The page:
1946, France, directed by Marcel Blistène (and Jacques Feyder)
Macadam begins with an off-kilter shot that gives an early indication of its skewed world-view -- even an apparently innocuous bit of domestic business becomes imbued with a sense of unease as the camera cants to the side, and such angles proliferate as the film progresses and we're introduced to the residents of a Paris hotel that holds little of the bonhomie of the pre-war Hôtel du Nord.
Françoise Rosay was never averse to playing less than sympathetic characters, though her turn as the hotel proprietor here is as jaundiced as they come, a woman who uses all of her wiles to survive, and who blithely uses her own daughter as a servant (where Arletty might have made such a survivor sympathetic, Rosay makes no attempt to paper over the flaws). There's a scene where the younger woman unexpectedly expresses affection for her mother that carries a deep frisson, as though we're privy to the moment when the daughter's Stockholm syndrome reaches its apogee, and the finale scene suggests that the apple has indeed stayed pretty close to the tree.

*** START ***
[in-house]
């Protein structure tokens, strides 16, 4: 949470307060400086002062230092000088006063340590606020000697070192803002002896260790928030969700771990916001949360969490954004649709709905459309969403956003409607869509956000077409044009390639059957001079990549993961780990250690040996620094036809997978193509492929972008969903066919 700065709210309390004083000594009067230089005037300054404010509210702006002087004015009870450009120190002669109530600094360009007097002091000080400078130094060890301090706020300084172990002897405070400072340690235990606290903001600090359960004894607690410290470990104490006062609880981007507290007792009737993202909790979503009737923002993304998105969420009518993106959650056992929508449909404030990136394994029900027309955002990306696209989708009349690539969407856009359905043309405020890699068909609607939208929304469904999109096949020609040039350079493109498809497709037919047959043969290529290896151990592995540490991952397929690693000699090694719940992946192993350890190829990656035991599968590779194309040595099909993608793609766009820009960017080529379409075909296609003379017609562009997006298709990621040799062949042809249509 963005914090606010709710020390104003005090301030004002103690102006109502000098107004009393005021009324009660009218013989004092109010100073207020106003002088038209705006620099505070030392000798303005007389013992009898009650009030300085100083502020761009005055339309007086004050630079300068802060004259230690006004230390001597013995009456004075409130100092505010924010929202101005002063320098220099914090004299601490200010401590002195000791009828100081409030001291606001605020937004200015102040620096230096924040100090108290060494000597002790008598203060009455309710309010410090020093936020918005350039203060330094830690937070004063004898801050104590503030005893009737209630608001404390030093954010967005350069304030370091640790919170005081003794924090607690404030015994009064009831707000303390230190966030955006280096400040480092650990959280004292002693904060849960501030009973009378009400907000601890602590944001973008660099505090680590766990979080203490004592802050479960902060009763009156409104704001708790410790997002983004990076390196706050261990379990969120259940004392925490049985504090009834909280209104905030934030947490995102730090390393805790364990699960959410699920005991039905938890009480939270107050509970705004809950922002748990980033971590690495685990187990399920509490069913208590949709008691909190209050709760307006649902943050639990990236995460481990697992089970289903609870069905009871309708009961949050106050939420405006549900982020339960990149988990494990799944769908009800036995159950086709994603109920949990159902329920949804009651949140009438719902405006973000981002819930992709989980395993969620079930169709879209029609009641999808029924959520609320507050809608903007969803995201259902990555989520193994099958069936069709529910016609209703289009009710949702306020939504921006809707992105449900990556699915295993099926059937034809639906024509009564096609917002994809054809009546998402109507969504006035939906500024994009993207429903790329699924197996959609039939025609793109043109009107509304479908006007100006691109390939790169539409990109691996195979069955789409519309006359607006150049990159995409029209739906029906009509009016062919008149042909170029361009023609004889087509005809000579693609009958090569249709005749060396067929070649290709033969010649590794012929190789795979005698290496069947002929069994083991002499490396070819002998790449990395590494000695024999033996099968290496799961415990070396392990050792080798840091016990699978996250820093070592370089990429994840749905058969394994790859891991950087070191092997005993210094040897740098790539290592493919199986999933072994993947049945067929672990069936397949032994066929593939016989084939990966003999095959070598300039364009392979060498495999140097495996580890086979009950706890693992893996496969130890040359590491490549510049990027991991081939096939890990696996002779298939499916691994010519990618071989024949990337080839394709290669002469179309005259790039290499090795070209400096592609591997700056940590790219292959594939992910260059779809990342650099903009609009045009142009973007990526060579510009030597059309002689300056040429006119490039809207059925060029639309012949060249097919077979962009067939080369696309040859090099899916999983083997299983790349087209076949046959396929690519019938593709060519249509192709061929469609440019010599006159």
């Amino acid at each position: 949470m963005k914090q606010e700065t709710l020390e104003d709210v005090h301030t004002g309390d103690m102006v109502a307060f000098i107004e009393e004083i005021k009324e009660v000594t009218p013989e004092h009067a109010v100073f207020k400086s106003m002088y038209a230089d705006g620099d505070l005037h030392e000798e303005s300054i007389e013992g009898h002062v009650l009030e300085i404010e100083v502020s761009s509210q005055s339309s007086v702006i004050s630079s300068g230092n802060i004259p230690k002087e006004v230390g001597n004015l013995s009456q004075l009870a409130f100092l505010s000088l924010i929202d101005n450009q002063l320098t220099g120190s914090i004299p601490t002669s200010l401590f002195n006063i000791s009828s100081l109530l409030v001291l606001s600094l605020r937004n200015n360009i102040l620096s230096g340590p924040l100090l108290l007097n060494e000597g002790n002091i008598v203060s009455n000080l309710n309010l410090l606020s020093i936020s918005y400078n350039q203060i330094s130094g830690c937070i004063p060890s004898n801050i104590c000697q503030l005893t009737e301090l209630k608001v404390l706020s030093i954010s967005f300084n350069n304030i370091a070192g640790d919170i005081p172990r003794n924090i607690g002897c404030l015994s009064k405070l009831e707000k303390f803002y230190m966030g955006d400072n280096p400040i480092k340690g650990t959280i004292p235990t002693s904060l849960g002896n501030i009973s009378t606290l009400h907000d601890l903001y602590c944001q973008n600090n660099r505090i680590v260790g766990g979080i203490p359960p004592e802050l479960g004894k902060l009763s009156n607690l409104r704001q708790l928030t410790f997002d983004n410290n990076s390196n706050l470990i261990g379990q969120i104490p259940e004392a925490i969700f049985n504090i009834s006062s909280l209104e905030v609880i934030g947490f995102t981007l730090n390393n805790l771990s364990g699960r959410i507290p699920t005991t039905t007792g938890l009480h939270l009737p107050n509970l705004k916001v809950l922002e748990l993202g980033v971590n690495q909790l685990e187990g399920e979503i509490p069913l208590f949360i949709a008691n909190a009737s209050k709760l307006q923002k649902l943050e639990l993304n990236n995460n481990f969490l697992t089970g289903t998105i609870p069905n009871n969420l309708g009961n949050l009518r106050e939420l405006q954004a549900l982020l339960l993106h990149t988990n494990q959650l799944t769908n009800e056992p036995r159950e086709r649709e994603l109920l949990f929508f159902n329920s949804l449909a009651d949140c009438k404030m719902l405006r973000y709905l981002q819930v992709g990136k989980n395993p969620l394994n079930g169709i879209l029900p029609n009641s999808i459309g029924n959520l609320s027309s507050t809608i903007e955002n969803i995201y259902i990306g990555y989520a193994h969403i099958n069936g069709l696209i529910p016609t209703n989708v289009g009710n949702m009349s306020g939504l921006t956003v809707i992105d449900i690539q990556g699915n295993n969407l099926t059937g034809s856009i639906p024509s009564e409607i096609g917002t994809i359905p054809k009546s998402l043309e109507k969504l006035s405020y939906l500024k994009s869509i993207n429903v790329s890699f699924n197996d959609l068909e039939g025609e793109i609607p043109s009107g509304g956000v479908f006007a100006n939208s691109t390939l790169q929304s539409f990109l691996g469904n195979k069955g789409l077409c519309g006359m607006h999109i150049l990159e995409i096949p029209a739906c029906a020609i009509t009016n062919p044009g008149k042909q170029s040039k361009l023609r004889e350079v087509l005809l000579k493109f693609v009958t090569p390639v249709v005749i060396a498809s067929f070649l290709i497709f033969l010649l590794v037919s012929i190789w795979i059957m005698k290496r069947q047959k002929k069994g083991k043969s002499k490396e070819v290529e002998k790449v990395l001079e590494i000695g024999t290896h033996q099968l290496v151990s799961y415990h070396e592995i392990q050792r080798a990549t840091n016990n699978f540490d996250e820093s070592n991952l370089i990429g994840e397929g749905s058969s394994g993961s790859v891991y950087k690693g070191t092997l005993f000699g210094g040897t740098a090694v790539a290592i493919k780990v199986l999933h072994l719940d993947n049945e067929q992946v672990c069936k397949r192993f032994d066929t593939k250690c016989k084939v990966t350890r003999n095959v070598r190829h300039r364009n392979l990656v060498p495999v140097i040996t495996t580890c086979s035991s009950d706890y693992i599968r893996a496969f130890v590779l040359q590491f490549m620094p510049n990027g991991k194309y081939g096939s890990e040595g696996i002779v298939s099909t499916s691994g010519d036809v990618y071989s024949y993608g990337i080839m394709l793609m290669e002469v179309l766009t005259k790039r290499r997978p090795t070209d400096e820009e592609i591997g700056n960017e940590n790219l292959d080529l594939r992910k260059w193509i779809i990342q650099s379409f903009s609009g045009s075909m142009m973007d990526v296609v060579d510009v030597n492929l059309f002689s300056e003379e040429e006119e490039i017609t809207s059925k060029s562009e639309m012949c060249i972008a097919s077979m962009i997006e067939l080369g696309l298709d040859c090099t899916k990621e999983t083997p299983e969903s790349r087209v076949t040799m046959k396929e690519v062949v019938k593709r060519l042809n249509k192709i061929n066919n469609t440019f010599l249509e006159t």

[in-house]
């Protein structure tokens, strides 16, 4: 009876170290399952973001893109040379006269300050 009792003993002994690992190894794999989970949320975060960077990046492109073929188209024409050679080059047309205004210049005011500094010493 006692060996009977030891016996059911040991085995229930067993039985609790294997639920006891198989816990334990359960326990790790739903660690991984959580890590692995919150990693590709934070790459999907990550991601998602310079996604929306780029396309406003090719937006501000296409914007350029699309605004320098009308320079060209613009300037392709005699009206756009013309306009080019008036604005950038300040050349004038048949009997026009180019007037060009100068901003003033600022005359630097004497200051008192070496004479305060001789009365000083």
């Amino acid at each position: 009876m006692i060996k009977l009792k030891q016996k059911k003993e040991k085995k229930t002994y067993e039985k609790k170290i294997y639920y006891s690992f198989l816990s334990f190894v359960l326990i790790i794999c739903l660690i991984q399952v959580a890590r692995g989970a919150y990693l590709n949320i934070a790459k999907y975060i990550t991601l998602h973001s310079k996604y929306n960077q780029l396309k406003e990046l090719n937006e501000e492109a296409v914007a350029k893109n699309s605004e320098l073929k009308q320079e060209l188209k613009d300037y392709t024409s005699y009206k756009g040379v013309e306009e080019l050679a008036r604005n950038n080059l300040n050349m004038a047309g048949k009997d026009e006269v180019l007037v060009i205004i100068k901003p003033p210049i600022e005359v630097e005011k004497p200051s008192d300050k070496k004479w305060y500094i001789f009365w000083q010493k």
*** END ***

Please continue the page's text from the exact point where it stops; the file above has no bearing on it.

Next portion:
Rosay's character has no monopoly on misbehaviour -- when Paul Meurisse shows up with a briefcase in hand and asks Rosay to keep an eye on it, it doesn't take a genius to deduce that he may be up to no good. Meurisse played some light-hearted parts during his career, but it's the men from the darker side that stick in the memory -- the casual killer from this film, the sadist from Clouzot's Les Diaboliques, or the melancholy safe-cracker in Impasse des Deux Anges.